A best-case sce­nario for the Iran deal

Cecil Whig - - OPINION -

I had the op­por­tu­nity of meet­ing some of Ce­cil County’s finest due to a car ac­ci­dent I was in. I am so thank­ful that I am only very sore, which would have been much worse had I not have had my seat­belt buck­led.

My sin­cere grat­i­tude goes to the am­bu­lance team, the EMTs, Of­fi­cer Boomer, the ER team at Union Hospi­tal, and the wit­ness who was will­ing to stay and speak with the of­fi­cer and called for help.

I thank you all for your kind­ness and as­sis­tance! I will never for­get your ef­forts. God bless you all!

LOS AN­GE­LES — Pres­i­dent Don­ald Trump plans to de­mand this week that the in­ter­na­tional agree­ment lim­it­ing Iran’s nu­clear pro­grams be re­vised to make it stronger. He’ll claim that Iran isn’t com­ply­ing with the 2015 pact, which he has called “the worst deal ever ne­go­ti­ated.” His lan­guage will be Trumpian and tough, in­tended to show that he’s keep­ing his cam­paign prom­ise to “rip the deal up.” But Trump isn’t rip­ping it up. In­stead, he’s climb­ing down — slowly, awk­wardly, re­luc­tantly — from a po­si­tion that made no sense.

In for­mal terms, Trump is re­fus­ing to “cer­tify” that Iran is com­ply­ing with the nu­clear deal, which re­quires Tehran to re­duce its hold­ings of en­riched ura­nium and al­low in­ter­na­tional in­spec­tors into its fa­cil­i­ties.

But Iran is, in fact, com­ply­ing with the agree­ment, as even U.S. of­fi­cials ac­knowl­edge. The main U.S. com­plaint is that Iran has vi­o­lated the “spirit” of the deal by en­gag­ing in non-nu­clear ac­tiv­i­ties, in­clud­ing mis­sile re­search, which the agree­ment doesn’t cover.

Even more awk­wardly, Trump’s clos­est aides want the deal to re­main in force. Last week, De­fense Sec­re­tary James Mat­tis told a Sen­ate hear­ing that it’s in the na­tional in­ter­est to keep the agree­ment alive.

The rea­son is sim­ple: What­ever its flaws, the deal has stopped Iran from build­ing a nu­clear weapon for at least 10 years.

If the United States walks away from the agree­ment, Iran’s supreme leader would be free to restart ura­nium en­rich­ment — and most other coun­tries would blame Trump, not Iran.

Trump aides have there­fore qui­etly asked Con­gress not to reim­pose nu­clear sanc­tions on Iran. And in­stead of dis­man­tling the deal, Mat­tis and other ad­vi­sors have given Trump an al­ter­na­tive: Try to fix it.

They’ve listed changes they’d like to see, in­clud­ing more in­tru­sive in­spec­tions and longer “sun­set” pro­vi­sions. (The cur­rent deal lifts the ceil­ing on low-en­riched ura­nium and al­lows al­most un­re­stricted en­rich­ment be­gin­ning in 2030.)

They also want new lim­its on Iran’s bal­lis­tic mis­sile ef­fort and in­ter­na­tional ac­tion against pro-Ira­nian forces in Iraq, Syria and other coun­tries.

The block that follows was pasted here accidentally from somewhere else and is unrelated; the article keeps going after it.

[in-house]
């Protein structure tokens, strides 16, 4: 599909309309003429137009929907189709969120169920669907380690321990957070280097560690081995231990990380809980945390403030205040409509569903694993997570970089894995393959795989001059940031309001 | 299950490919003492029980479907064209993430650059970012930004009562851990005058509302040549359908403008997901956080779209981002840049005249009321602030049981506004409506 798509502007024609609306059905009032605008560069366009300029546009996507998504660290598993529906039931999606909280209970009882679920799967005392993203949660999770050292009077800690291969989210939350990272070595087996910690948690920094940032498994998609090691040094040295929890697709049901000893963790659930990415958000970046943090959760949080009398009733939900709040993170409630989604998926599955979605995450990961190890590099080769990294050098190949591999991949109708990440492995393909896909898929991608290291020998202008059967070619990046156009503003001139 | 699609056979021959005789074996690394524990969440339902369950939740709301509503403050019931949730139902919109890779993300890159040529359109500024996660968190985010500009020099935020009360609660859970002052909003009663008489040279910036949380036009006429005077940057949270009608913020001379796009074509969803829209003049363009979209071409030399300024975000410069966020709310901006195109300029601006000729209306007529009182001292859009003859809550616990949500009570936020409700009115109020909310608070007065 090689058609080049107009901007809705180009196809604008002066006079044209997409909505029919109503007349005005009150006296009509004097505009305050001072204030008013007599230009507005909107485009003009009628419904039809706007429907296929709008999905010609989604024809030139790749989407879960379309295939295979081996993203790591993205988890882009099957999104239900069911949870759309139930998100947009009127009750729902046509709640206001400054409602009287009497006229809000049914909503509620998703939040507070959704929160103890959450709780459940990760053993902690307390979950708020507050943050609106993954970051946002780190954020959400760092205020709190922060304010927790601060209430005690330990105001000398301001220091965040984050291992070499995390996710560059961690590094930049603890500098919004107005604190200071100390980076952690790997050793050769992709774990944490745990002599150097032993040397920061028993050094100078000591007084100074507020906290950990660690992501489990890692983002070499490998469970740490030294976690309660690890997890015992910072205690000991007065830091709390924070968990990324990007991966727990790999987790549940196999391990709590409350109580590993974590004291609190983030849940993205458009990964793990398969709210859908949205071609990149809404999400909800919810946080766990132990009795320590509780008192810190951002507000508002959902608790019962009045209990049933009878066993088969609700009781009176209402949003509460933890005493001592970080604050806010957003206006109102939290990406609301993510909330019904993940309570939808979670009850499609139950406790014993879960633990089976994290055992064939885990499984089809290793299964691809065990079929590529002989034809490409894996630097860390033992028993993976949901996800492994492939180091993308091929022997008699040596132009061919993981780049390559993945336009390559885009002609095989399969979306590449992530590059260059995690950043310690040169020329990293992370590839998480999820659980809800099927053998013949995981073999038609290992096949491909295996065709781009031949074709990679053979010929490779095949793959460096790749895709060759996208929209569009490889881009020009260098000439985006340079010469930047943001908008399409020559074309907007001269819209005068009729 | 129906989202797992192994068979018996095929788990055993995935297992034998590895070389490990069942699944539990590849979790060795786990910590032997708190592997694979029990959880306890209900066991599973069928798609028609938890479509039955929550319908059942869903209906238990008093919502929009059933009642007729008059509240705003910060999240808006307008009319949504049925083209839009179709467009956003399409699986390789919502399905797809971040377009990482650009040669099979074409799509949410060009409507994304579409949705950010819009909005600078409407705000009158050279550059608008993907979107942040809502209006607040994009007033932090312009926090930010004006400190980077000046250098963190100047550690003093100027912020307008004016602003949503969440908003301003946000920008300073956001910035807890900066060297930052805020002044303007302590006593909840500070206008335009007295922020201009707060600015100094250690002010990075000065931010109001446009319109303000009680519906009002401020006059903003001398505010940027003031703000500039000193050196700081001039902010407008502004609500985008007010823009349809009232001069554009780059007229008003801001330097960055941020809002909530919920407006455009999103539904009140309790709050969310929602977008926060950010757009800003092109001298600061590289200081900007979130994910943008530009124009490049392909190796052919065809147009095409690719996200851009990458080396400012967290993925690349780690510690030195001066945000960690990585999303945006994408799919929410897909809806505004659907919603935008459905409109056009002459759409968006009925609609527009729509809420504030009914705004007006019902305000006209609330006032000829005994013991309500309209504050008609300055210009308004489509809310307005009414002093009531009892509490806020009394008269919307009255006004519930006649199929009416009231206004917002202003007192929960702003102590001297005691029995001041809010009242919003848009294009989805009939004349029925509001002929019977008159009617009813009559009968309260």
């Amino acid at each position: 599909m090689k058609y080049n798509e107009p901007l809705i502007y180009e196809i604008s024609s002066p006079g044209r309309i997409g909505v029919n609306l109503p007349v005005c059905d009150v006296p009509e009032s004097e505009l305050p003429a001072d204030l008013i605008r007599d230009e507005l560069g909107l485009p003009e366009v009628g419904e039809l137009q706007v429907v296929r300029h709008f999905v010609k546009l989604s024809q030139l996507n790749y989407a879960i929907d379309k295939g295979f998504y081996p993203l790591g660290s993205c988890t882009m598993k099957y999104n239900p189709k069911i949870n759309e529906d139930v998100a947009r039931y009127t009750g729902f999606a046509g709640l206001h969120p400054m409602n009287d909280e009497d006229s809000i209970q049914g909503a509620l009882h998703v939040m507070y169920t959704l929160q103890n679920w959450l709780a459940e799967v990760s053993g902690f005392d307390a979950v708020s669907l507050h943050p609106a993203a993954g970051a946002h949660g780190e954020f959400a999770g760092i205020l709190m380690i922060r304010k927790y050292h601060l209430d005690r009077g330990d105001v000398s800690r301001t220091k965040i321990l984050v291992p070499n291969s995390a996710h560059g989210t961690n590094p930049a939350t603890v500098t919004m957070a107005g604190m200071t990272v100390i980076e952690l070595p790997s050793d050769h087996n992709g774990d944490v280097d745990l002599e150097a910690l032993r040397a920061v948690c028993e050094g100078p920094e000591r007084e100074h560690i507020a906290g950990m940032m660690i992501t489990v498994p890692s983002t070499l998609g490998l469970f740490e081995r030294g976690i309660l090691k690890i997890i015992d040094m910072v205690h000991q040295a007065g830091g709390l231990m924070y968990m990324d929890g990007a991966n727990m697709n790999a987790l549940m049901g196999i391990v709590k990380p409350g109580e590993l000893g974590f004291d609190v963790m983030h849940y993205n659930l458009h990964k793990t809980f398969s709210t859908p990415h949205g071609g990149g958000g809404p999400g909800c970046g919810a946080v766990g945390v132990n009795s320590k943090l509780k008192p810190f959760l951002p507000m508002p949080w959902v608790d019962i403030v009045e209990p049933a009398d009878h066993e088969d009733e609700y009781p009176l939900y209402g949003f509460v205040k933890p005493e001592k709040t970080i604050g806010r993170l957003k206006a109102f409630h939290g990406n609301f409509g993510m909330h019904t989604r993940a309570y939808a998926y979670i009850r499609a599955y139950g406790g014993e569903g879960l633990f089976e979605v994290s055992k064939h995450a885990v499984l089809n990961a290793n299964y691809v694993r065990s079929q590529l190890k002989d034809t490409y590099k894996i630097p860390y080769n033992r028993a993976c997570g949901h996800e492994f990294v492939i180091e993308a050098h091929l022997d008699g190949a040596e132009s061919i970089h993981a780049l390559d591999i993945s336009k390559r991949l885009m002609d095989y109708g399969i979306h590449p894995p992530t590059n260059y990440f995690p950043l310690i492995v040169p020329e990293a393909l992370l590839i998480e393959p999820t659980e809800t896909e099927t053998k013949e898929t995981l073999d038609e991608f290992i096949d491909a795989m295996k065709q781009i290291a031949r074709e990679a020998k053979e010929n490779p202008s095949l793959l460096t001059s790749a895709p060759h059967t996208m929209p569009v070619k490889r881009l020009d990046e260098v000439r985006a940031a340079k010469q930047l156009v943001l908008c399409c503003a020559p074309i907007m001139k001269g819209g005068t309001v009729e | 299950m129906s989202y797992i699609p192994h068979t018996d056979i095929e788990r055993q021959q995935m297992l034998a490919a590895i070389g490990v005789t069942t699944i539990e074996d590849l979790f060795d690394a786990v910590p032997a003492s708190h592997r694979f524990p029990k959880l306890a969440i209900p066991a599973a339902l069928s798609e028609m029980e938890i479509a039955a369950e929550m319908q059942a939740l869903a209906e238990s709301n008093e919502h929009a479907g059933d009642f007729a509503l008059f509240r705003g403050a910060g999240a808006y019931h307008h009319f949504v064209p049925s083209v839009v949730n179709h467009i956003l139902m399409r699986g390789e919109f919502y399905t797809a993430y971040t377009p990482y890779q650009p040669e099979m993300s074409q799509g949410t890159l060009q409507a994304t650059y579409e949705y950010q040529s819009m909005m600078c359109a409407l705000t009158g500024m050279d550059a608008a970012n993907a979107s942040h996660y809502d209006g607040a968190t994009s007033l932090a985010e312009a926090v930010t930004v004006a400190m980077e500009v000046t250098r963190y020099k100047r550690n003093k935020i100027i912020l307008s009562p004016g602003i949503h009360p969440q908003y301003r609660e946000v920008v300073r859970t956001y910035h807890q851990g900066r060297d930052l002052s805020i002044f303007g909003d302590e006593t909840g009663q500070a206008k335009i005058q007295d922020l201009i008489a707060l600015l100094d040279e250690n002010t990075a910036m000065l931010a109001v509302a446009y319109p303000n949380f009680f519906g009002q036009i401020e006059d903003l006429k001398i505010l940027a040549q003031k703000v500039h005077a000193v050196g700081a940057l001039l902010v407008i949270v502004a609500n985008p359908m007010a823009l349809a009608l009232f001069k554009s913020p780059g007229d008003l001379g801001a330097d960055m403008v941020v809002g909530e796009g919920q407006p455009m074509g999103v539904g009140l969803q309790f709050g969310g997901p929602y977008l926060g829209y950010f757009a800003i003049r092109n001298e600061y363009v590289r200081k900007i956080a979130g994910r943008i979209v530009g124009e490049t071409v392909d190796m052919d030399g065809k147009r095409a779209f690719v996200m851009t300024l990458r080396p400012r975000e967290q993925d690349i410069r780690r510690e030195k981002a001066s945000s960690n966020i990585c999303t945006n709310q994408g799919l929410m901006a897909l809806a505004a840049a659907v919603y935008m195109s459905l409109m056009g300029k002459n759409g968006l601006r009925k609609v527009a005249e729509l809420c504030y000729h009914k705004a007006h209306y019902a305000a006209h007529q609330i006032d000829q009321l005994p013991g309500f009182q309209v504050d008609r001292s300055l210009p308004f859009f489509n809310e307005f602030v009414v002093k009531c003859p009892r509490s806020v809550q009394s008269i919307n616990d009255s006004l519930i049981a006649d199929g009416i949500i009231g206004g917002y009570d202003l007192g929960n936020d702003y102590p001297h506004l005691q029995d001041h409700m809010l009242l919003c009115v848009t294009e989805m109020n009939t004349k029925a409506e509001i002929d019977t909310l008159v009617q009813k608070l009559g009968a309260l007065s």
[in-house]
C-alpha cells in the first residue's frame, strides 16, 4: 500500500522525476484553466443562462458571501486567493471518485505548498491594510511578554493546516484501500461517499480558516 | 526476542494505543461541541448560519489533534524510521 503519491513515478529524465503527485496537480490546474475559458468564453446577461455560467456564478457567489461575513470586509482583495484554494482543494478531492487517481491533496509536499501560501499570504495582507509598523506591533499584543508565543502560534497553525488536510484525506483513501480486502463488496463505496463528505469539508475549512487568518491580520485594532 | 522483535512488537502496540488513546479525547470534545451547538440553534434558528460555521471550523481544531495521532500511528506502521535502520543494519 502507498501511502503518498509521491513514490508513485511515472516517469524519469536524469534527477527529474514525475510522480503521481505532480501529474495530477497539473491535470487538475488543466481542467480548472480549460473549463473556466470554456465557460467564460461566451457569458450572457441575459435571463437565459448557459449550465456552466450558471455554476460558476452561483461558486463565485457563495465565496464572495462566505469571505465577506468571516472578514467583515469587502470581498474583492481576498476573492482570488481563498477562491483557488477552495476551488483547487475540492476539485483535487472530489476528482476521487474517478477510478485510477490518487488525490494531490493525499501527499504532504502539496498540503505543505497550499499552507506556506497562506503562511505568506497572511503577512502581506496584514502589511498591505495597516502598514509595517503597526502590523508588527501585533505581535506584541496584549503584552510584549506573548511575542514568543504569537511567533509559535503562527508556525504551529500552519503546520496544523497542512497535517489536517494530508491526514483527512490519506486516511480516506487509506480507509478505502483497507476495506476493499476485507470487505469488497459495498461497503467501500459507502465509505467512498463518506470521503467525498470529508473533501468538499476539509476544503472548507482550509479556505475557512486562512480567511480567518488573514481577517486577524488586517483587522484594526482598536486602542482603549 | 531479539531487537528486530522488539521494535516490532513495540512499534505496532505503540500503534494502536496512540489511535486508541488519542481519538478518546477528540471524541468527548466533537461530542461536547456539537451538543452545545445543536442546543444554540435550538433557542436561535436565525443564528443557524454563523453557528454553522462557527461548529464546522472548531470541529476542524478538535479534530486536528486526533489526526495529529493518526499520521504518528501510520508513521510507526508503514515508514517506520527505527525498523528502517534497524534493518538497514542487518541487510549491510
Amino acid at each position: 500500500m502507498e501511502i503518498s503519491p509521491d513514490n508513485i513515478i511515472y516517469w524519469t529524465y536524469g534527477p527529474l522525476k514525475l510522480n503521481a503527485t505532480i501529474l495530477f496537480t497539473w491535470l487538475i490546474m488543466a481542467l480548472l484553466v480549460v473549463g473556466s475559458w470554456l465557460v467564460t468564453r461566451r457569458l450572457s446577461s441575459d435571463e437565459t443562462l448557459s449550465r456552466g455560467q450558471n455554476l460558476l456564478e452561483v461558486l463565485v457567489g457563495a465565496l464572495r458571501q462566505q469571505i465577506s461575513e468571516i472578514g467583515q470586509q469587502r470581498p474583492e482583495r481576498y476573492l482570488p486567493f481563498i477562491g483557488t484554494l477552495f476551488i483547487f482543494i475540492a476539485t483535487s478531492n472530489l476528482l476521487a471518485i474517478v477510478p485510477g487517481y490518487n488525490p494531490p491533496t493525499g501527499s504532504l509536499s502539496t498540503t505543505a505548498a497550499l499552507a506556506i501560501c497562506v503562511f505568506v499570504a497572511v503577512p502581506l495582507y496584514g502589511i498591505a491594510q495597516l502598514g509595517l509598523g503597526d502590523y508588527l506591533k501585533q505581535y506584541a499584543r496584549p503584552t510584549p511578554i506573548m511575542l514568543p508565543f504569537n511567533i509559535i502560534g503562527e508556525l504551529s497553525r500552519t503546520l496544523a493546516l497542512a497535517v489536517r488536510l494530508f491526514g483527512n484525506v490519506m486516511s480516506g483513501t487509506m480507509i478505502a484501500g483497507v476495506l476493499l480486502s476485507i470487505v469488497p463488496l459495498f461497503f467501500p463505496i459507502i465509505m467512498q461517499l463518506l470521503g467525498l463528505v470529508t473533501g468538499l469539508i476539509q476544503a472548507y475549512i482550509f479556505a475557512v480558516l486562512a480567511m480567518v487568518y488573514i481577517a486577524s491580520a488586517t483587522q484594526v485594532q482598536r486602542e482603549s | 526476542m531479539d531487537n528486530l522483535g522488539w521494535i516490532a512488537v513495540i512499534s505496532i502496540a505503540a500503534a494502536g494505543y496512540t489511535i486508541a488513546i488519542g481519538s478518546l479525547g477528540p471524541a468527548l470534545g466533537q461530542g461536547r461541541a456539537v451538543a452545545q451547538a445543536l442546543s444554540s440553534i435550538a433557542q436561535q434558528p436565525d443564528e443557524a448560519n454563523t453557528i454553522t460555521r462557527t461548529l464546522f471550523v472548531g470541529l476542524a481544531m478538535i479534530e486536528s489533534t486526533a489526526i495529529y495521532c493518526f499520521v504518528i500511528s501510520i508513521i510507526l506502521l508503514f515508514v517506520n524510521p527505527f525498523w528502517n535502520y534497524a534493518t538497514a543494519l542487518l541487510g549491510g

Trump aides have floated the idea of de­mand­ing a for­mal “rene­go­ti­a­tion” of the 2015 deal, in keep­ing with lan­guage Trump oc­ca­sion­ally used dur­ing the cam­paign. But rene­go­ti­a­tion isn’t go­ing to hap­pen. All the other coun­tries in the agree­ment — in­clud­ing U.S. al­lies Bri­tain, France and Ger­many — have said it’s not fea­si­ble.

In­stead, French Pres­i­dent Em­manuel Macron has of­fered what some of­fi­cials call a “third way”: new ne­go­ti­a­tions to ex­tend the nu­clear deal’s sun­set pro­vi­sions and im­pose new lim­its on Iran’s mis­sile de­vel­op­ment, plus joint Western ac­tion against pro-Ira­nian proxy forces in the Mid­dle East.

Those are ideas with broad sup­port in Europe as well as Wash­ing­ton.

Trump and his aides are ac­tu­ally right when they say the 2015 pact should be strength­ened. Even the Obama ad­min­is­tra­tion of­fi­cials who ne­go­ti­ated the deal ac­knowl­edge that it didn’t set­tle ev­ery U.S. con­cern.

Here’s a best-case sce­nario: Af­ter Trump an­nounces his de­ci­sion, Con­gress, in­stead of de­mand­ing new sanc­tions, en­dorses ne­go­ti­a­tions to im­prove the deal, per­haps with ad­di­tional sanc­tions author­ity to give the pres­i­dent more lever­age. Trump ap­points a tough, high-pow­ered spe­cial en­voy to pur­sue ne­go­ti­a­tions; some­one like Den­nis Ross, who worked on the Mid­dle East for Pres­i­dents Ge­orge H.W. Bush and Clin­ton.

Once talks are un­der way, Pres­i­dent Trump can an­nounce that he’s ac­com­plished the moral equiv­a­lent of rene­go­ti­a­tion, and de­clare at least par­tial vic­tory.

That would put the U.S. con­fronta­tion with Iran in a cat­e­gory with other Trump for­eign pol­icy po­si­tions that turned out to con­tain more blus­ter than ac­tion: his threats to walk away from U.S. obli­ga­tions to NATO, for ex­am­ple, and his prom­ise to with­draw from the North Amer­i­can Free Trade Agree­ment (which, in Trump’s mind, is an­other “worst deal ever ne­go­ti­ated”).

There are plenty of ways that be­nign out­come could be de­railed.

Repub­li­cans in Con­gress could bow to pres­sure from hard-lin­ers and im­pose new nu­clear sanc­tions (although that looks un­likely; even Sen. Tom Cotton of Arkansas, a noted hawk, has agreed to hold off).

Other coun­tries could balk. Trump is deeply un­pop­u­lar in Europe. Even Rus­sia’s Vladimir Putin may not be in the mood to help an Amer­i­can pres­i­dent who has turned out to be an un­re­li­able friend.